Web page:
The US had by far the most banks (7,540 at end-2005) and branches (75,000) in the world. The large number of banks in the US is an indicator of its geography and regulatory structure, resulting in a large number of small to medium sized institutions in its banking system.



Japan had 129 banks and 12,000 branches. In 2004, Germany, France, and Italy had more than 30,000 branches each—more than double the 15,000 branches in the UK.

Bank Crisis

  • Banks are susceptible to many forms of risk which have triggered occasional systemic crises. Risks include liquidity risk (the risk that many depositors will request withdrawals beyond available funds), credit risk (the risk that those who owe money to the bank will not repay), Interest rate risk (the risk that the bank will become unprofitable if rising interest rates force it to pay relatively more on its deposits than it receives on its loans), among others. Banking crises have developed many times throughout history when one or more risks materialize for a banking sector as a whole. Prominent examples include the U.S. Savings and Loan crisis in 1980s and early 1990s, the Japanese banking crisis during the 1990s, the bank run that occurred during the Great Depression, and the recent liquidation by the central Bank of Nigeria, where about 25 banks were liquidated.


Challenges within the Banking Industry

Economic Environment
The changing economic environment has a significant impact on banks and thrifts as they struggle to effectively manage their interest rate spread in the face of low rates on loans, rate competition for deposits and the general market changes, industry trends and economic fluctuations.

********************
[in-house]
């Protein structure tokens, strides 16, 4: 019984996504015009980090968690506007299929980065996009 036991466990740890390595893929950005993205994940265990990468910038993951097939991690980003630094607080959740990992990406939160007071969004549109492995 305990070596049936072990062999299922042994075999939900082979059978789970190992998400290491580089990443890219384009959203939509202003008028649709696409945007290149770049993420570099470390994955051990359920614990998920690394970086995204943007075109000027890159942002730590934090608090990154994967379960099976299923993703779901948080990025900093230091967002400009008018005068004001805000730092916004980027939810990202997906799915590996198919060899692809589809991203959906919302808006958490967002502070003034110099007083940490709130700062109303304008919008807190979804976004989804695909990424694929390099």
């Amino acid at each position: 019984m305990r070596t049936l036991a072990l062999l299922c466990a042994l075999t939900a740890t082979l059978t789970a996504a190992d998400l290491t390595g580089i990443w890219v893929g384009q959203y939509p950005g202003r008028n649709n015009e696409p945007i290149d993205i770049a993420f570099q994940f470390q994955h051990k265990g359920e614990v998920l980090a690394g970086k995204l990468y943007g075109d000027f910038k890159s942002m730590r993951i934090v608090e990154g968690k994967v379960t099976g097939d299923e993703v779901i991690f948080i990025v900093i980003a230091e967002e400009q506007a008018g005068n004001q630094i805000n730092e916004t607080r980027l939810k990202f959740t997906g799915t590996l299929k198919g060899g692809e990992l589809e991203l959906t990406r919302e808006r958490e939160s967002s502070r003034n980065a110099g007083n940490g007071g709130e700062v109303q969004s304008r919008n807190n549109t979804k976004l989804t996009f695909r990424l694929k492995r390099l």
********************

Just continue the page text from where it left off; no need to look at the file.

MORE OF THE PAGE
Growth Strategies
It has been a challenge for banks to effectively set their growth strategies with the recent economic market. A rising interest rate environment may seem to help financial institutions, but the effect of the changes on consumers and businesses is not predictable and the challenge remains for banks to grow and effectively manage the spread to generate a return to their shareholders.
The Management of the Banks
The management of the banks’ asset portfolios also remains a challenge in today’s economic environment. Loans are a bank’s primary asset category and when loan quality becomes suspect, the foundation of a bank is shaken to the core. While always an issue for banks, declining asset quality has become a big problem for financial institutions. There are several reasons for this, one of which is the lax attitude some banks have adopted because of the years of “good times.” The potential for this is exacerbated by the reduction in the regulatory oversight of banks and in some cases depth of management. Problems are more likely to go undetected, resulting in a significant impact on the bank when they are recognized. In addition, banks, like any business, struggle to cut costs and have consequently eliminated certain expenses, such as adequate employee training programs. Banks also face a host of other challenges such as aging ownership groups. Across the country, many banks’ management teams and board of directors are aging. Banks also face ongoing pressure by shareholders, both public and private, to achieve earnings and growth projections. Regulators place added pressure on banks to manage the various categories of risk. Banking is also an extremely competitive industry.

Competing in the financial services industry has become tougher with the entrance of such players as insurance agencies, credit unions, check cashing services, credit card companies, etc. Bank regulations are a form of government regulation which subject banks to certain requirements, restrictions, and guidelines, aiming to uphold the soundness and integrity of the financial system. The combination of the instability of banks as well as their important facilitating role in the economy led to banking being thoroughly regulated.


The amount of capital a bank is required to hold is a function of the amount and quality of its assets. Major Banks are subject to the Basel Capital Accord promulgated by the Bank for International Settlements.
In addition, banks are usually required to purchase deposit insurance to make sure smaller investors are not wiped out in the event of a bank failure. Another reason banks are thoroughly regulated is that ultimately, no government can allow the banking system to fail.